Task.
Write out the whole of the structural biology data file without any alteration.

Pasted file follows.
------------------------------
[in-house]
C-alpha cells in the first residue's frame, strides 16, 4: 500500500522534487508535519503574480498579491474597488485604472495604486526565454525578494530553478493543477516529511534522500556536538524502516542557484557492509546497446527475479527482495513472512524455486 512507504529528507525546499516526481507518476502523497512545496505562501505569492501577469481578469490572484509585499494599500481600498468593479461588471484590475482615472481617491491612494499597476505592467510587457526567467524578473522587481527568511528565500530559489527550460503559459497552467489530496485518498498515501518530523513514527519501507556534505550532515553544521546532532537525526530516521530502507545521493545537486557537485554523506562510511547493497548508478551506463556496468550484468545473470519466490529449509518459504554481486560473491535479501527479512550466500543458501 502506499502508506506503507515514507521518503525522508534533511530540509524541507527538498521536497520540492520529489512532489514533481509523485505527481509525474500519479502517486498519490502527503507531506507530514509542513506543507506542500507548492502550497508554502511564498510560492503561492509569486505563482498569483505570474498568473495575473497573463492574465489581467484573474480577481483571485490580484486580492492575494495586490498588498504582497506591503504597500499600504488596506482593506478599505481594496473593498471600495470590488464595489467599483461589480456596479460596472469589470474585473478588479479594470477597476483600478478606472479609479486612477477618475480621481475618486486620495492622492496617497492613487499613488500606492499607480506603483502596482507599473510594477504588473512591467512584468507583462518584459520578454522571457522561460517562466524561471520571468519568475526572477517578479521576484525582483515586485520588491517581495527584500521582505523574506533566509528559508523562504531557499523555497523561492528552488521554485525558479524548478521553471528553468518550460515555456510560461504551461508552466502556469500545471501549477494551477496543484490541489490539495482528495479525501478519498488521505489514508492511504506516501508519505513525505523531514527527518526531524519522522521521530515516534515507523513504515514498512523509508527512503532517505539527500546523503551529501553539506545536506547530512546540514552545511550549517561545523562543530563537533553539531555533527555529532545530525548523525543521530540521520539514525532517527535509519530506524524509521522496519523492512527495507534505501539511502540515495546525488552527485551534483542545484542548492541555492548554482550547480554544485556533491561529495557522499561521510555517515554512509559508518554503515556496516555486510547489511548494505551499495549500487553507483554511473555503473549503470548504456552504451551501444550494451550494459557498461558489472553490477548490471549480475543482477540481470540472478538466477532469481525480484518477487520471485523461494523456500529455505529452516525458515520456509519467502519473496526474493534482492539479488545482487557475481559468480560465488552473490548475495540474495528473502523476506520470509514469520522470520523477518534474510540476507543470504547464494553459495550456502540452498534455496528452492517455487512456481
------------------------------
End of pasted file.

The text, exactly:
[in-house]
C-alpha cells in the first residue's frame, strides 16, 4: 500500500522534487508535519503574480498579491474597488485604472495604486526565454525578494530553478493543477516529511534522500556536538524502516542557484557492509546497446527475479527482495513472512524455486 512507504529528507525546499516526481507518476502523497512545496505562501505569492501577469481578469490572484509585499494599500481600498468593479461588471484590475482615472481617491491612494499597476505592467510587457526567467524578473522587481527568511528565500530559489527550460503559459497552467489530496485518498498515501518530523513514527519501507556534505550532515553544521546532532537525526530516521530502507545521493545537486557537485554523506562510511547493497548508478551506463556496468550484468545473470519466490529449509518459504554481486560473491535479501527479512550466500543458501 502506499502508506506503507515514507521518503525522508534533511530540509524541507527538498521536497520540492520529489512532489514533481509523485505527481509525474500519479502517486498519490502527503507531506507530514509542513506543507506542500507548492502550497508554502511564498510560492503561492509569486505563482498569483505570474498568473495575473497573463492574465489581467484573474480577481483571485490580484486580492492575494495586490498588498504582497506591503504597500499600504488596506482593506478599505481594496473593498471600495470590488464595489467599483461589480456596479460596472469589470474585473478588479479594470477597476483600478478606472479609479486612477477618475480621481475618486486620495492622492496617497492613487499613488500606492499607480506603483502596482507599473510594477504588473512591467512584468507583462518584459520578454522571457522561460517562466524561471520571468519568475526572477517578479521576484525582483515586485520588491517581495527584500521582505523574506533566509528559508523562504531557499523555497523561492528552488521554485525558479524548478521553471528553468518550460515555456510560461504551461508552466502556469500545471501549477494551477496543484490541489490539495482528495479525501478519498488521505489514508492511504506516501508519505513525505523531514527527518526531524519522522521521530515516534515507523513504515514498512523509508527512503532517505539527500546523503551529501553539506545536506547530512546540514552545511550549517561545523562543530563537533553539531555533527555529532545530525548523525543521530540521520539514525532517527535509519530506524524509521522496519523492512527495507534505501539511502540515495546525488552527485551534483542545484542548492541555492548554482550547480554544485556533491561529495557522499561521510555517515554512509559508518554503515556496516555486510547489511548494505551499495549500487553507483554511473555503473549503470548504456552504451551501444550494451550494459557498461558489472553490477548490471549480475543482477540481470540472478538466477532469481525480484518477487520471485523461494523456500529455505529452516525458515520456509519467502519473496526474493534482492539479488545482487557475481559468480560465488552473490548475495540474495528473502523476506520470509514469520522470520523477518534474510540476507543470504547464494553459495550456502540452498534455496528452492517455487512456481